About the faculty
Lecturer in Biochemical Toxicology
Could you please describe yourself in a few sentences?
I am extremely energetic and passionate about everything I do, I tend to move at 100 miles an hour between projects. I’m also loud, when lecturing I’m very loud and I try and get everyone (even those hiding at the back) involved in a conversation about the topic. I have an acquired humour, in that sarcasm is probably my default position, and I think I’m funny.
What is your area of academic interest and which courses are you involved in?
I’m the course leader for Biological Sciences, academic Liaison tutor for the Science Without Borders scheme and module leader for first year Biochemistry and Molecular Biology plus final year and Masters modules in Drug Metabolism and Toxicology. I would describe myself as a molecular cell biologist, pharmacologist and toxicologist. My research passion is in nuclear receptor biology, and I have a number of projects on the go at the moment.
Could you please tell us a bit about the courses that you are involved in?
Hard questions, how do I summarise the above. Well, Biological Sciences is the queen of degrees here at Westminster. We offer every student on the degree the flexibility to pursue their interests within the biosciences, and we encourage them to broader their horizons to make them the best graduates and help them secure their future.
The first year module I run in Biochemistry and Molecular Biology is a big challenge for the students. It is almost the module which is the most fundamental to everything else the student will do at every level. We try and support the students through the chemistry and biochemistry of life and we aim to given them a good understanding of how the body (and indeed we as scientists) access and store inheritable information.
Drug metabolism and toxicology are hugely important to pharmacologists and to anyone working to help support the human body through health and disease. We introduce students to the mechanisms by which the body disposes of drugs and to the toxic effects seen on the major organ systems of the body.
Science Without Borders is an initiative run by the Brazilian Government, in which students are funded for one full year to study scientific subjects abroad. We currently have around 45 very enthusiastic and capable students in the faculty, who are studying a range of modules.
What was your first job? What did you learn from it?
Wow, ok, my first job was in a toy shop in my home town of Weymouth. Not lofty or academic, but I did learn the importance of teamwork, money handling and patience.
What did you do in your career before coming to Westminster?
My PhD is in Molecular Toxicology and is from The university of Surrey, where I also studied for a BSc (Hons) in Biochemistry (Pharmacology). Before moving on to a postdoc I spent a semester teaching physiology to students of Medical Engineering at Surrey, where I really got the bug for teaching. I completed a post-doctoral position researching the immune response to cancer with Dr Edd James and Professor Tim Elliott at the University of Southampton. After this I took a brief break from academia and spent a year working in industry as a Science writer for a fantastic marketing firm. This was a big eye opener and taught me a lot about the world I hadn’t yet experienced in academia. Then I was fortunate enough to be offered the position at Westminster.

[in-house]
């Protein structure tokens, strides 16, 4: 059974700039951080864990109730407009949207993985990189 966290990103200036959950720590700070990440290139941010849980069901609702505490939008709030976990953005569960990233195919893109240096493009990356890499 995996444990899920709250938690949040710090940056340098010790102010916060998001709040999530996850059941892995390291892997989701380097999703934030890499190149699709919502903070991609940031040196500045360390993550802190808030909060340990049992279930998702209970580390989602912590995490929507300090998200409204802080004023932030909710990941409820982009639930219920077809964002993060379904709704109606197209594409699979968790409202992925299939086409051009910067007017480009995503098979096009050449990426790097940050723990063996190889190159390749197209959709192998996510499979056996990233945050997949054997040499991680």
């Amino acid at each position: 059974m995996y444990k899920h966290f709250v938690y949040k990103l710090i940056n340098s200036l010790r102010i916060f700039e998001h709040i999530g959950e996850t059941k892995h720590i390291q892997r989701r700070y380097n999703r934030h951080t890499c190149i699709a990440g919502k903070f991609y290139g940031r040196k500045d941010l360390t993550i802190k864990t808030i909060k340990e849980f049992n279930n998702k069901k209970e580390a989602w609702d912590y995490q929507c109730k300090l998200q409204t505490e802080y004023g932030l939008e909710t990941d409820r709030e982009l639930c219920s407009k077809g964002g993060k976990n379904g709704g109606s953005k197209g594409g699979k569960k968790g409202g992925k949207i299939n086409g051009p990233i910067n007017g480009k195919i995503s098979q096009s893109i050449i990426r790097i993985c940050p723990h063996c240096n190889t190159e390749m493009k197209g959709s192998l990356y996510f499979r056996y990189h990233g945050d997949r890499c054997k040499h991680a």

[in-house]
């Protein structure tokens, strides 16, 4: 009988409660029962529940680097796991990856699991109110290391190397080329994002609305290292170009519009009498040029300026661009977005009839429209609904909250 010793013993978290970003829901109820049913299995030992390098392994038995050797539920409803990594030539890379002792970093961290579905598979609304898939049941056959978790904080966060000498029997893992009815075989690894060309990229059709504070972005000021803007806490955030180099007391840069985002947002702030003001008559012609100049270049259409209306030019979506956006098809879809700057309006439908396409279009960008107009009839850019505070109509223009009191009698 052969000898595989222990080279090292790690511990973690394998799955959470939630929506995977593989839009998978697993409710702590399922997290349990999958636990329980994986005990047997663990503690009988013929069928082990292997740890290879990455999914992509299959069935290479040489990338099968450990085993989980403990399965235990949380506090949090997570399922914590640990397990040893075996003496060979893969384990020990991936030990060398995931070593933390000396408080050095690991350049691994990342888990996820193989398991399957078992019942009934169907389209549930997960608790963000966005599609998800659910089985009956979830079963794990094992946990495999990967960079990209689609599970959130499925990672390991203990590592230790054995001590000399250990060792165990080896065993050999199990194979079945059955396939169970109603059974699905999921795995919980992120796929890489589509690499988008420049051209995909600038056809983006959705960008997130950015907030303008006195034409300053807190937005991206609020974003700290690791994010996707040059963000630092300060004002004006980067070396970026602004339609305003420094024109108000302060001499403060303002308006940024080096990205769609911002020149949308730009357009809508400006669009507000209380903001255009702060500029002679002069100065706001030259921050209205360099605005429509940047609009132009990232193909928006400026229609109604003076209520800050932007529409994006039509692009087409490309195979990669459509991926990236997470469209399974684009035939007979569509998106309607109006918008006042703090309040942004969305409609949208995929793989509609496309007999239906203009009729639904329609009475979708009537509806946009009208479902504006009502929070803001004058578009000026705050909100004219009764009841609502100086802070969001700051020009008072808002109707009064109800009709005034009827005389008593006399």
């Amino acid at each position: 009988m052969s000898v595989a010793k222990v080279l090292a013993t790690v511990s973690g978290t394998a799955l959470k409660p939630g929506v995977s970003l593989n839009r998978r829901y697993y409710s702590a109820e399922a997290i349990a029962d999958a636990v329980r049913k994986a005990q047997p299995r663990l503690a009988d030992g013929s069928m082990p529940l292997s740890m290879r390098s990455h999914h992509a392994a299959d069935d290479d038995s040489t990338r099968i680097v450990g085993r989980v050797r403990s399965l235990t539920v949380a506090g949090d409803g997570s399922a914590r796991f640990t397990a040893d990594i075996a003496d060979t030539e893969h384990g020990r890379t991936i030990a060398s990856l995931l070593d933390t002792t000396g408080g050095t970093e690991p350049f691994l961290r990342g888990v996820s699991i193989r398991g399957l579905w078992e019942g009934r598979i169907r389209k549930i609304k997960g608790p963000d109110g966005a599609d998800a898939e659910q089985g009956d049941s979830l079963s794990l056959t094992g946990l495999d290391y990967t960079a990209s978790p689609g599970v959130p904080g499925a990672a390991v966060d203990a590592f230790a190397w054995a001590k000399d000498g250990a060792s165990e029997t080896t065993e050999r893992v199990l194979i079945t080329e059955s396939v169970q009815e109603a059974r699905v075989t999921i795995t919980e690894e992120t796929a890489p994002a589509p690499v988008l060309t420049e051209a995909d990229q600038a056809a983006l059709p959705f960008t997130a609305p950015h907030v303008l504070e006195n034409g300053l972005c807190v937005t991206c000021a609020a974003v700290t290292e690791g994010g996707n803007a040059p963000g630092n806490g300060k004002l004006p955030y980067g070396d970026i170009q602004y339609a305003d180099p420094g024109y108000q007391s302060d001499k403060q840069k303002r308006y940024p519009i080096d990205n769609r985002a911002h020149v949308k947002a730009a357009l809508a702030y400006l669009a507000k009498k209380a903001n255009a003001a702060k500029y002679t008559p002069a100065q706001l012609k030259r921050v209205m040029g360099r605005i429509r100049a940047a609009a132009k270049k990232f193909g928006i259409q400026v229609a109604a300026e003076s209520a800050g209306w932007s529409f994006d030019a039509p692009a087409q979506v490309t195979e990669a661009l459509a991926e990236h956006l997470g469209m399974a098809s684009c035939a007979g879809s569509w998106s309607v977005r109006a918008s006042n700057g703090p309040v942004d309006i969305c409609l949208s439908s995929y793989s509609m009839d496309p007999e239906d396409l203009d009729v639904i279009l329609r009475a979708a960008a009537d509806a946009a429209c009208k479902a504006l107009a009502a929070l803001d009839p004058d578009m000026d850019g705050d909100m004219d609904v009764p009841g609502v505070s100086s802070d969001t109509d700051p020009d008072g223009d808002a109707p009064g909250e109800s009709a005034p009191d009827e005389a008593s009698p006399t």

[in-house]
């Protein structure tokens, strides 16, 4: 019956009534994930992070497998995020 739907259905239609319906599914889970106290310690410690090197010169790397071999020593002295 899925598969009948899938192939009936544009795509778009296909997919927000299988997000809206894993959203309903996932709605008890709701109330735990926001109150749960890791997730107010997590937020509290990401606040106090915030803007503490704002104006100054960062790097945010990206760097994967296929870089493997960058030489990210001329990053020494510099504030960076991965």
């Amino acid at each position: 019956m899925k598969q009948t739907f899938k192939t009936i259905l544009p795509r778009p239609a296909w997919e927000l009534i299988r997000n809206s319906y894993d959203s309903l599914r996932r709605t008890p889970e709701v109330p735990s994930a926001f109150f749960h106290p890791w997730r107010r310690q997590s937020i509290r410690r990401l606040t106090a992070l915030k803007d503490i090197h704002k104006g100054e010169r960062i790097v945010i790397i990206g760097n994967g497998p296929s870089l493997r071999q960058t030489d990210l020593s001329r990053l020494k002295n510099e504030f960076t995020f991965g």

What advice would you give to the students during their studies and after graduation so that they make the right decisions for their career?
Embrace the moment. Stop worrying so much about what you are doing, and focus more on doing it. Take the opportunity to experience as many of the extracurricular activities as possible. It is your academic record that will get you an interview, but your wider experiences and ability to converse about other topics which will land you a job.
If you were asked to give one piece of advice to students who are considering going into postgraduate study what would that be?
Choose carefully. Be self-aware. Consider your reasons for choosing the course and prepare an explanation to give to anyone who asks you “Why that?” because they will ask.
If it is postgraduate research, then be prepared for the long haul and some seriously testing times. Research isn’t about finding the easy answers, it’s about asking the hard questions and most of the time you don’t get answers, you get more questions.
How do you relax out of work? What are your interests/leisure activities?
I gym five times a week, I love to lift weights and cycle, it’s a great way of shaking off the stress of a busy week. My wife and I live in a very old house with a lot of land, which means I spend a lot of time mowing the lawn and keeping everything together. I also love to cook, which is really the most practical use of biochemistry, to take seemingly disparate ingredients and create something which is satisfying and tasty is a great way of keeping your hands busy and leaving your brain to click over the problems of the day. Let’s not forget the television, we might as well be honest, I have about an hour a day of down time to watch TV, and we enjoy a lot of American series such as the West Wing and the Good Wife.